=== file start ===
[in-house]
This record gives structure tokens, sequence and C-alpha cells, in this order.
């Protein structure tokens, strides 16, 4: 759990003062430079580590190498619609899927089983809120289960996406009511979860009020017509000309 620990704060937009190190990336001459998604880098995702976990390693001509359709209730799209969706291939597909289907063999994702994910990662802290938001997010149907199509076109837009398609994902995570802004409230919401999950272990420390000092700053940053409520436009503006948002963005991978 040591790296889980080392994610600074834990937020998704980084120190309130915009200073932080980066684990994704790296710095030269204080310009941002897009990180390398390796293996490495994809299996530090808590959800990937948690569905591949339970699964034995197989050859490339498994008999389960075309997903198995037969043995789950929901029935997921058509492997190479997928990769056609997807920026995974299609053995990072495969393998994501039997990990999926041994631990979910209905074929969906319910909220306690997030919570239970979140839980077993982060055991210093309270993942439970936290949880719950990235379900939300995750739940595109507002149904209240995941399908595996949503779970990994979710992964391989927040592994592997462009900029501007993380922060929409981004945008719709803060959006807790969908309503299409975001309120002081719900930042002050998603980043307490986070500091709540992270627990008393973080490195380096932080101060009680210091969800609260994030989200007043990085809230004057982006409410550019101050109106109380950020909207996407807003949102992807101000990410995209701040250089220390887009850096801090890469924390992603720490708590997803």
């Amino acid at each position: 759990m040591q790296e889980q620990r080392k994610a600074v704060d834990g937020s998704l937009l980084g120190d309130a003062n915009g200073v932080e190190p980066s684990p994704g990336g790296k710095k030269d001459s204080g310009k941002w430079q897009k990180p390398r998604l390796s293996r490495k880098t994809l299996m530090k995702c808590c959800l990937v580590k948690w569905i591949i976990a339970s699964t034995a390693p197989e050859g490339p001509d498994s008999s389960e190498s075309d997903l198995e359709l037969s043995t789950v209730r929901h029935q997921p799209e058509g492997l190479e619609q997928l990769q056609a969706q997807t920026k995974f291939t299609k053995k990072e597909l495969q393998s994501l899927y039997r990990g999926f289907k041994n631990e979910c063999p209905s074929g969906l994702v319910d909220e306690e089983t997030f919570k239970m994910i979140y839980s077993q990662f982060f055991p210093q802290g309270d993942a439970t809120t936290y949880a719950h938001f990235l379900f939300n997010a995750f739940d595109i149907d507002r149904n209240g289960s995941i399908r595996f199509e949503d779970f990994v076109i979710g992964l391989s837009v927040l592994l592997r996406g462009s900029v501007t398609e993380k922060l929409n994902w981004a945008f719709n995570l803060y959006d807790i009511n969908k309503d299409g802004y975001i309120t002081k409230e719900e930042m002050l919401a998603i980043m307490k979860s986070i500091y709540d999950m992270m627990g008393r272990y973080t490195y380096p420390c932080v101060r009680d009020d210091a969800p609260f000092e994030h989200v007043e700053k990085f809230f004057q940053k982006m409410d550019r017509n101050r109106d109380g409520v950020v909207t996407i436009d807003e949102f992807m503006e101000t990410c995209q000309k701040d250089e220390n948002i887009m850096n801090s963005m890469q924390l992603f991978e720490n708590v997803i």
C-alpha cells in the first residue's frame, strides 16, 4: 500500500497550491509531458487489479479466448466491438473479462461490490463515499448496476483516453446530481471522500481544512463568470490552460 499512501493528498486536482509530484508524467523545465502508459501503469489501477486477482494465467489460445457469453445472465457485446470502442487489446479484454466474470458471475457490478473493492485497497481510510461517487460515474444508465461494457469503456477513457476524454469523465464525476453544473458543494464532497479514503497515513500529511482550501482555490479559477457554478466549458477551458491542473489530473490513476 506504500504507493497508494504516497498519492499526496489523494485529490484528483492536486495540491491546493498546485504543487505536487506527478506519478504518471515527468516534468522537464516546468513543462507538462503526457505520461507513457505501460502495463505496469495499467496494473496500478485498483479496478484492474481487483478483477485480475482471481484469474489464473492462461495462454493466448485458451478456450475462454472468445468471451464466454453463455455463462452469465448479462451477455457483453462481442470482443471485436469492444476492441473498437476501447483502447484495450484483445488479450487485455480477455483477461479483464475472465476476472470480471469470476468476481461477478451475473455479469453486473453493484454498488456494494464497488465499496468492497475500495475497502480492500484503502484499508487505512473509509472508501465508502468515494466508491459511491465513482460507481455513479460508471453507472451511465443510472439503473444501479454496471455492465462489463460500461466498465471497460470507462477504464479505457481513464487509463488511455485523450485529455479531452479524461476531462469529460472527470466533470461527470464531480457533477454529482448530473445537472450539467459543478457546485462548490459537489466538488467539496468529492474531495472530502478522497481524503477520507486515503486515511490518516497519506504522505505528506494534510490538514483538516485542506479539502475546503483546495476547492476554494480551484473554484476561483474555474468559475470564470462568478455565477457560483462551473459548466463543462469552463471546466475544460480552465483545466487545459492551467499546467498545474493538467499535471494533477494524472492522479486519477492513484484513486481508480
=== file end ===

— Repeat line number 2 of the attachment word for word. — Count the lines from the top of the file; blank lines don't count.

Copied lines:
This record gives structure tokens, sequence and C-alpha cells, in this order.